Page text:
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Let’s stop asking ‘why?’

Asking why isn’t good enough anymore; maybe, it never has been a good question. We ask God why God did not prevent the massacre of seventeen people, mostly children but all innocent, from occurring. We call this “theodicy.” That is, the theology addressing evil occurring in a world in which a benevolent, good, and loving God exists. We ruminate at an existential and cosmic level, which appears to be easier than on an Incarnational level- a human one.

As I was perusing the internet on articles to a Catholic response to Parkland, FL, Texas, Las Vegas, and reaching as far back as Sandy Hook Elementary, I came across this response to the United States Conference of Catholic Bishops’ (USCCB) to the Parkland, FL tragedy.
Sheila Rosenthal says (February 15, 2018 at 5:37 pm): This is the lamest response, like so many weak and trite responses. Our people are being slaughtered en made [sic]. Our children are unsafe outside the home. We have had mass shootings in churches, concerts, schools and businesses in the last year. And not by foreigners, but by white, American men. Catholic bishops need to get in touch with America and get out in front and LEAD us. Prayers won’t move Congress, but people rising up together, united, will. We need the church to help us stop this madness, not pacify us as our families are gunned down.

I deem this outcry not to be an “emotional and raw” (as often as those words are used as pejoratives). It is a prayer, like Jeremiah’s lament; Job’s complaint; the Israelites’ “murmuring” in the desert; and Jesus’ closest friends and disciples of yesterday and today. Lent is a desert experience in which we encounter those obstacles and scandals that limit and paralyze us from reaching and experiencing a freedom and liberation in Christ Jesus. And that is the key- freedom and liberation.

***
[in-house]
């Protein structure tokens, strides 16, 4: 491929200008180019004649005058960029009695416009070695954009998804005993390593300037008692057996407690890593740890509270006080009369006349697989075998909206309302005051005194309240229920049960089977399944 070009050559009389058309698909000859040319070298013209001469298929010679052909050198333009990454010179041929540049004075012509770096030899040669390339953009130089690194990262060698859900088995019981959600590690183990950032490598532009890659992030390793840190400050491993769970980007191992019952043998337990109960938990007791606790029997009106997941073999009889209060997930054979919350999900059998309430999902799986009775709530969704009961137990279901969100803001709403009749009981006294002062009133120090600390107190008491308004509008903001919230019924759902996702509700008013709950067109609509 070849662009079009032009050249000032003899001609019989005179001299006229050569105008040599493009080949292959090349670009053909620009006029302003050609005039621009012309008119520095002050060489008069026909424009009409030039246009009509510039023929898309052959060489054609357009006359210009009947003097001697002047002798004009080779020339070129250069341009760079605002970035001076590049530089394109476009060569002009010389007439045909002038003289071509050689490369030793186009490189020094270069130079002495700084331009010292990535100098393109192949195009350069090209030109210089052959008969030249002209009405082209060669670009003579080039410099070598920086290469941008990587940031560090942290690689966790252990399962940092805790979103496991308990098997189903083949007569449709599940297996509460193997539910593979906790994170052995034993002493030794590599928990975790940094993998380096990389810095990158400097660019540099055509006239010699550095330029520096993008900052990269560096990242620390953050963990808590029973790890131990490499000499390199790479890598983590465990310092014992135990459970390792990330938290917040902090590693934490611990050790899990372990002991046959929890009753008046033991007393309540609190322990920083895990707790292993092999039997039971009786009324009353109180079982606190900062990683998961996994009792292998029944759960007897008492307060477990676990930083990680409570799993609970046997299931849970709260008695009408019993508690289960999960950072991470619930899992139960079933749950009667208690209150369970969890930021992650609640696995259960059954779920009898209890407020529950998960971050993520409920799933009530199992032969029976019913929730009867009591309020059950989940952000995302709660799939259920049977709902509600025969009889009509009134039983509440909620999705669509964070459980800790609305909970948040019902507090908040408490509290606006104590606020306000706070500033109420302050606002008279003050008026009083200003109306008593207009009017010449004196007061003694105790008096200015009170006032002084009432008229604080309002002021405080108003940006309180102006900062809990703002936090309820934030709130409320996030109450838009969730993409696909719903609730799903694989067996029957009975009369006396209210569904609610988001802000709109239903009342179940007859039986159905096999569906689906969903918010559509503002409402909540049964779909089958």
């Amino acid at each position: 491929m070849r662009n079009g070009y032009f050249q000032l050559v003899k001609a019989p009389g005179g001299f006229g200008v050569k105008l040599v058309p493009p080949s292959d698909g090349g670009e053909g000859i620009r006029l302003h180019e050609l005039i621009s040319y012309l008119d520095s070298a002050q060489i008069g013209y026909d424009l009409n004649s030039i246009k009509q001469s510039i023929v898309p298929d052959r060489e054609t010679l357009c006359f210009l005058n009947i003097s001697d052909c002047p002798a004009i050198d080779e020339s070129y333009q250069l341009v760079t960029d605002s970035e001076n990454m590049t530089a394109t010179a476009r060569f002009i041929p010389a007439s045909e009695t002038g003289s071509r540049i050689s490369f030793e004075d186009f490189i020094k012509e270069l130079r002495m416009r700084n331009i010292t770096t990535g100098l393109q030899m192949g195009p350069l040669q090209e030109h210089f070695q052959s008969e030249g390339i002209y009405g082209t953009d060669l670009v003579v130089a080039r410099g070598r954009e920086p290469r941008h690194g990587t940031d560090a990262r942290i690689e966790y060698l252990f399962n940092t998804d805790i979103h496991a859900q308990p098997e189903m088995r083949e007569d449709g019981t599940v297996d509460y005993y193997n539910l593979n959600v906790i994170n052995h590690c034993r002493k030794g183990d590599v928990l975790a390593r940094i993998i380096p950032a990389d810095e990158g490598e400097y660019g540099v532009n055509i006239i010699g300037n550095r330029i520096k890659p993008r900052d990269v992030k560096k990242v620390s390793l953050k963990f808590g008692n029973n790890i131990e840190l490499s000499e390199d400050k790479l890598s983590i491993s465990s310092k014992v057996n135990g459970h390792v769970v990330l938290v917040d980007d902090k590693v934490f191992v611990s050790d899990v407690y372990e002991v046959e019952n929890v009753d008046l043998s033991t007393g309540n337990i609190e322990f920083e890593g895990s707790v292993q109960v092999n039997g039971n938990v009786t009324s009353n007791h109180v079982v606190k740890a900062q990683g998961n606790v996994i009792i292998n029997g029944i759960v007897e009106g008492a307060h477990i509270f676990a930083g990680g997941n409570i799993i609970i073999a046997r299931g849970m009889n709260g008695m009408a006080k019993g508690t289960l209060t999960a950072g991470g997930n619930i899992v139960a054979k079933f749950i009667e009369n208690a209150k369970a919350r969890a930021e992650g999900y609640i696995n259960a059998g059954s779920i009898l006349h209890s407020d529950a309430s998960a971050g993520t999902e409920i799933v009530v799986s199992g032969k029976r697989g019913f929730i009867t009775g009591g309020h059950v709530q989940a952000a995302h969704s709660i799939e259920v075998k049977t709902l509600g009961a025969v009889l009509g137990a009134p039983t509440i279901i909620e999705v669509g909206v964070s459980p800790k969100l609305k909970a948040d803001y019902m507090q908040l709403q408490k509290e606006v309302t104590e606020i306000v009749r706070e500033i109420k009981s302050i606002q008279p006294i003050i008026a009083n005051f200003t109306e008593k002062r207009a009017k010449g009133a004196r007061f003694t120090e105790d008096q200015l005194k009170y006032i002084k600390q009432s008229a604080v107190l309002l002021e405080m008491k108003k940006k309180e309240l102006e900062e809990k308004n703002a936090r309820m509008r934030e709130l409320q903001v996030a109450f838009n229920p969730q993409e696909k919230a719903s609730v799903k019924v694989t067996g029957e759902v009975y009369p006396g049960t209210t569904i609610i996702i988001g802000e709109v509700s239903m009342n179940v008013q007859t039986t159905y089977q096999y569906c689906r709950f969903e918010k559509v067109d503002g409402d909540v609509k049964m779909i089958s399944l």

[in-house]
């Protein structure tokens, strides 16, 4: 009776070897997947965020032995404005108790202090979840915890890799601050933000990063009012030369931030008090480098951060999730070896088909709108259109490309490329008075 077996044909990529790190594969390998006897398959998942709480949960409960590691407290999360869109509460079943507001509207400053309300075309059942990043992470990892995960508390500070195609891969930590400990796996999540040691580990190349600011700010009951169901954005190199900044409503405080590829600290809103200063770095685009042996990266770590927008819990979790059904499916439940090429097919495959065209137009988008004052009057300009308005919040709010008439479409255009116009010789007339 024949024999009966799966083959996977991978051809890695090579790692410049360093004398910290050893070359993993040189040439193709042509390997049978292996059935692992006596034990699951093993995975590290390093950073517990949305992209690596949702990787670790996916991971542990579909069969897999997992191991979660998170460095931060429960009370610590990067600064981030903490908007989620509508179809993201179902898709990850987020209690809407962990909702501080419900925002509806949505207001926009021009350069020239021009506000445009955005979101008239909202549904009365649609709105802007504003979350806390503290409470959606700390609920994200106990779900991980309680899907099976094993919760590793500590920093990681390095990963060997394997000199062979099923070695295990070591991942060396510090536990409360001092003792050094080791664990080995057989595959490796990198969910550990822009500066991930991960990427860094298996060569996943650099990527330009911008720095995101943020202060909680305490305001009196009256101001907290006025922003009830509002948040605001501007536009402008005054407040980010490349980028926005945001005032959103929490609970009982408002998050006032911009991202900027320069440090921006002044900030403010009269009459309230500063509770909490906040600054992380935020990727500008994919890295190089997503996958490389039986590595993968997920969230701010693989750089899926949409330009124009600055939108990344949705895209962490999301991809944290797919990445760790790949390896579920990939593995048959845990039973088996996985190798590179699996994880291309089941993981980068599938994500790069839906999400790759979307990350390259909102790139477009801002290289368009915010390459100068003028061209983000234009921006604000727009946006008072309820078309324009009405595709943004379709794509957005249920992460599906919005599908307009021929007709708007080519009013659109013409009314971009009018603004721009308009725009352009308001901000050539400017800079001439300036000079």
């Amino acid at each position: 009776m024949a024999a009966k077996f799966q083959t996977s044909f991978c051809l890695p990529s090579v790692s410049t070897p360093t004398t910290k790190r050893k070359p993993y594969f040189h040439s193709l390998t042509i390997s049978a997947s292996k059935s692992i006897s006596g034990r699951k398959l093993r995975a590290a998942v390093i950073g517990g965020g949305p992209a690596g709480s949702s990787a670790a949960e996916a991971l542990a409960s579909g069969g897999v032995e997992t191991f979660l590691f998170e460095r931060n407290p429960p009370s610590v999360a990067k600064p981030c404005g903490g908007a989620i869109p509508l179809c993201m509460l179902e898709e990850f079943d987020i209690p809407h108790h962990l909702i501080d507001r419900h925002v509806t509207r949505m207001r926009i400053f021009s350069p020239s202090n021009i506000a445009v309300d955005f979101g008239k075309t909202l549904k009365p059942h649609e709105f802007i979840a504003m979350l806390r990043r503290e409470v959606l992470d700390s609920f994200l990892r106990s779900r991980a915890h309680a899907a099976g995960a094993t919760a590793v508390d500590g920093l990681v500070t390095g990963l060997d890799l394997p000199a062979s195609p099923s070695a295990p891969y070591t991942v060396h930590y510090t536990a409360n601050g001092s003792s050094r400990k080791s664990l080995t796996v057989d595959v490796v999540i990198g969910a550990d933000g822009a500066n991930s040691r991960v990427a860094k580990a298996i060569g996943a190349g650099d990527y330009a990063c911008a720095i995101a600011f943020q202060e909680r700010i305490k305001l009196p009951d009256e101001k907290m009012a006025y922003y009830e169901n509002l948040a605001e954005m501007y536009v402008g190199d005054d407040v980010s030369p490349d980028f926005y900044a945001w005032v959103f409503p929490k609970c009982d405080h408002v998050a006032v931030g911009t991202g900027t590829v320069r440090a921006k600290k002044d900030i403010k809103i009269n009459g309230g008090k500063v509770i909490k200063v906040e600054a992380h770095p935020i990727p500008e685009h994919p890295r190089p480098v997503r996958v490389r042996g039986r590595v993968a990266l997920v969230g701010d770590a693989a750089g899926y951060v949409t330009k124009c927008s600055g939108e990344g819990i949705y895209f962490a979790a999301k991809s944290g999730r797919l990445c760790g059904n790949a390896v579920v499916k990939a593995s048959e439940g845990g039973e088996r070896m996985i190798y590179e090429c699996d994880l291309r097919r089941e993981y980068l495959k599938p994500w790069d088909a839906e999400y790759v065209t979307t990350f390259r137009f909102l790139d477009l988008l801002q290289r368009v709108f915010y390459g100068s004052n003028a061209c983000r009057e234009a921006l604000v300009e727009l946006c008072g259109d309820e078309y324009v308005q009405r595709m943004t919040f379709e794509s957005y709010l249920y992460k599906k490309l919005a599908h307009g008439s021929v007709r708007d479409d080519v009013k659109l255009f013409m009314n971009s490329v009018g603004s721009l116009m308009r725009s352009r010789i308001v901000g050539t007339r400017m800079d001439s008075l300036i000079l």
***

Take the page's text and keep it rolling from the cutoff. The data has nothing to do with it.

It is not a freedom and liberation FROM God BY God exclusively. It is that in being freed by Jesus the Christ’s Paschal Mystery (life, passion, death, and resurrection) that we are freed from sin’s bondage and liberated from the illusions that sin hoists upon us: desolation, despair, and trepidation, to name a few. It is the liberation from sin so that the human person is brought to a salvation (wholeness) in which she/he strives for a “freedom for/towards excellence,” being aware of the call and gift of being authentically and fully human.

Our nation now appears to be encountering a Lenten “desert and wilderness” time in its journey. Pray, transfiguration, awareness, profession of Faith, and even worship now come to their goal- living a life with a conviction of “freedom for/towards excellence.” Discipleship is meant to lead to apostleship. We learn not only by prayer but by praying- the empowering grace of God. Prayer that ignites a living and vivifying faith. Politics, issues, rallies, and protests have their prominent places in our nation and as venues for human persons. And also, we must first go up to the mountain, not to escape but to be “strengthened by Jesus’ glory as God.” And yes, like Jesus, we must descend that mountain, not only to enlighten the world, but to be Jesus’ light to guide and lead our communities and world. And by our living may we evangelize that God’s Kingdom is at hand in the world, not only tucked away and resting on a mountain top.

Grace and Peace, Fr. Russell

Also, do not miss our 2018 Parish Mission: The Desert

The spiritual growth of our parishioners is our priority at SES. Join us for this Lenten journey and explore the life and consciousness of Christ. Contemplate the life of Jesus prior to, during and after the 40 days in the desert.

Held by Preacher Fr. Luis H. Pacheco
March 5, 6 & 7 at 9:00 am & 7:00 pm (1hr each)